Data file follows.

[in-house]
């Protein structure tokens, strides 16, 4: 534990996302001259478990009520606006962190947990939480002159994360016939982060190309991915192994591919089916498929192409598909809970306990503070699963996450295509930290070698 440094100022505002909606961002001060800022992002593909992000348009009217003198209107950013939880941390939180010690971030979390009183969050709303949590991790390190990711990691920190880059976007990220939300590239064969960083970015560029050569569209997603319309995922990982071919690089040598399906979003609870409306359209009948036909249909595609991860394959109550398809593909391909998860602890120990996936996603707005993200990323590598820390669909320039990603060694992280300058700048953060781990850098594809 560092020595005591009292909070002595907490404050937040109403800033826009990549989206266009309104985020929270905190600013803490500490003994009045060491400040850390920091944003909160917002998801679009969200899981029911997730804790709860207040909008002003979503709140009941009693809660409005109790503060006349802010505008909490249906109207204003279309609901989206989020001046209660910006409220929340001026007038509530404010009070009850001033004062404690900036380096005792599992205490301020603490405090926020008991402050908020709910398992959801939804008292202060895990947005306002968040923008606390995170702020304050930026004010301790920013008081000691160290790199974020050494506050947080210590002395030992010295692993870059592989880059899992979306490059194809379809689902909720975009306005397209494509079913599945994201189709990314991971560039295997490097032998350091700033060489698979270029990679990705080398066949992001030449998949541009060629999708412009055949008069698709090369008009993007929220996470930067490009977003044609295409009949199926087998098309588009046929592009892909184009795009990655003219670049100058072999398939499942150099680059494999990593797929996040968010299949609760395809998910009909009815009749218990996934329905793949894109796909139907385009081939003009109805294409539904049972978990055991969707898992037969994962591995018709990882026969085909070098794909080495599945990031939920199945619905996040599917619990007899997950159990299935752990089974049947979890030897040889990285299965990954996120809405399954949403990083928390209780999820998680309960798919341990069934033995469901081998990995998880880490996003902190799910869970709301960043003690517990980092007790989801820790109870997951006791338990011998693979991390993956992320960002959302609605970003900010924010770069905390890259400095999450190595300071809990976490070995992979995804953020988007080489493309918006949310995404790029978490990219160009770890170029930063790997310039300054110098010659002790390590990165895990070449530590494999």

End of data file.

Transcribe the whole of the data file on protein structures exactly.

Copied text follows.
[in-house]
């Protein structure tokens, strides 16, 4: 534990996302001259478990009520606006962190947990939480002159994360016939982060190309991915192994591919089916498929192409598909809970306990503070699963996450295509930290070698 440094100022505002909606961002001060800022992002593909992000348009009217003198209107950013939880941390939180010690971030979390009183969050709303949590991790390190990711990691920190880059976007990220939300590239064969960083970015560029050569569209997603319309995922990982071919690089040598399906979003609870409306359209009948036909249909595609991860394959109550398809593909391909998860602890120990996936996603707005993200990323590598820390669909320039990603060694992280300058700048953060781990850098594809 560092020595005591009292909070002595907490404050937040109403800033826009990549989206266009309104985020929270905190600013803490500490003994009045060491400040850390920091944003909160917002998801679009969200899981029911997730804790709860207040909008002003979503709140009941009693809660409005109790503060006349802010505008909490249906109207204003279309609901989206989020001046209660910006409220929340001026007038509530404010009070009850001033004062404690900036380096005792599992205490301020603490405090926020008991402050908020709910398992959801939804008292202060895990947005306002968040923008606390995170702020304050930026004010301790920013008081000691160290790199974020050494506050947080210590002395030992010295692993870059592989880059899992979306490059194809379809689902909720975009306005397209494509079913599945994201189709990314991971560039295997490097032998350091700033060489698979270029990679990705080398066949992001030449998949541009060629999708412009055949008069698709090369008009993007929220996470930067490009977003044609295409009949199926087998098309588009046929592009892909184009795009990655003219670049100058072999398939499942150099680059494999990593797929996040968010299949609760395809998910009909009815009749218990996934329905793949894109796909139907385009081939003009109805294409539904049972978990055991969707898992037969994962591995018709990882026969085909070098794909080495599945990031939920199945619905996040599917619990007899997950159990299935752990089974049947979890030897040889990285299965990954996120809405399954949403990083928390209780999820998680309960798919341990069934033995469901081998990995998880880490996003902190799910869970709301960043003690517990980092007790989801820790109870997951006791338990011998693979991390993956992320960002959302609605970003900010924010770069905390890259400095999450190595300071809990976490070995992979995804953020988007080489493309918006949310995404790029978490990219160009770890170029930063790997310039300054110098010659002790390590990165895990070449530590494999």